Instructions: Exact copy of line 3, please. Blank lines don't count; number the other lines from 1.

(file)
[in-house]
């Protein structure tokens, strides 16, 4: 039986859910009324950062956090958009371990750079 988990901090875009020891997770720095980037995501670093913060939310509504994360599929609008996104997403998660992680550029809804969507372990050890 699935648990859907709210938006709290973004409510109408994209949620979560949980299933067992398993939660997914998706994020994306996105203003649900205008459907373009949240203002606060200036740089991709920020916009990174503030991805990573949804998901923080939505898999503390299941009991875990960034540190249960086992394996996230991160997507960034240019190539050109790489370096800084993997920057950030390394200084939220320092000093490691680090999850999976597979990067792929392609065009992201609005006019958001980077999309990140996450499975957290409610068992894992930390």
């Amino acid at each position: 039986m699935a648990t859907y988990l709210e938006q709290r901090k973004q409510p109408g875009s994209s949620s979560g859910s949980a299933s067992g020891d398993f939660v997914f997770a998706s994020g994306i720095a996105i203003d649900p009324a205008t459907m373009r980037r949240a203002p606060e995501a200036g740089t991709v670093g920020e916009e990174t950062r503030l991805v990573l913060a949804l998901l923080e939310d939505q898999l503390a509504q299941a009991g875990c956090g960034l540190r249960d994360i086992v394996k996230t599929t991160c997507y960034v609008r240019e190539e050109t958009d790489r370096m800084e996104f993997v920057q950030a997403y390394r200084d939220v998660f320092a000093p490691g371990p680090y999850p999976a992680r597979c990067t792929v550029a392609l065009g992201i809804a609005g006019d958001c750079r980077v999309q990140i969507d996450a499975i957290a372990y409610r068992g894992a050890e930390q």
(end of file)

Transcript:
């Amino acid at each position: 039986m699935a648990t859907y988990l709210e938006q709290r901090k973004q409510p109408g875009s994209s949620s979560g859910s949980a299933s067992g020891d398993f939660v997914f997770a998706s994020g994306i720095a996105i203003d649900p009324a205008t459907m373009r980037r949240a203002p606060e995501a200036g740089t991709v670093g920020e916009e990174t950062r503030l991805v990573l913060a949804l998901l923080e939310d939505q898999l503390a509504q299941a009991g875990c956090g960034l540190r249960d994360i086992v394996k996230t599929t991160c997507y960034v609008r240019e190539e050109t958009d790489r370096m800084e996104f993997v920057q950030a997403y390394r200084d939220v998660f320092a000093p490691g371990p680090y999850p999976a992680r597979c990067t792929v550029a392609l065009g992201i809804a609005g006019d958001c750079r980077v999309q990140i969507d996450a499975i957290a372990y409610r068992g894992a050890e930390q």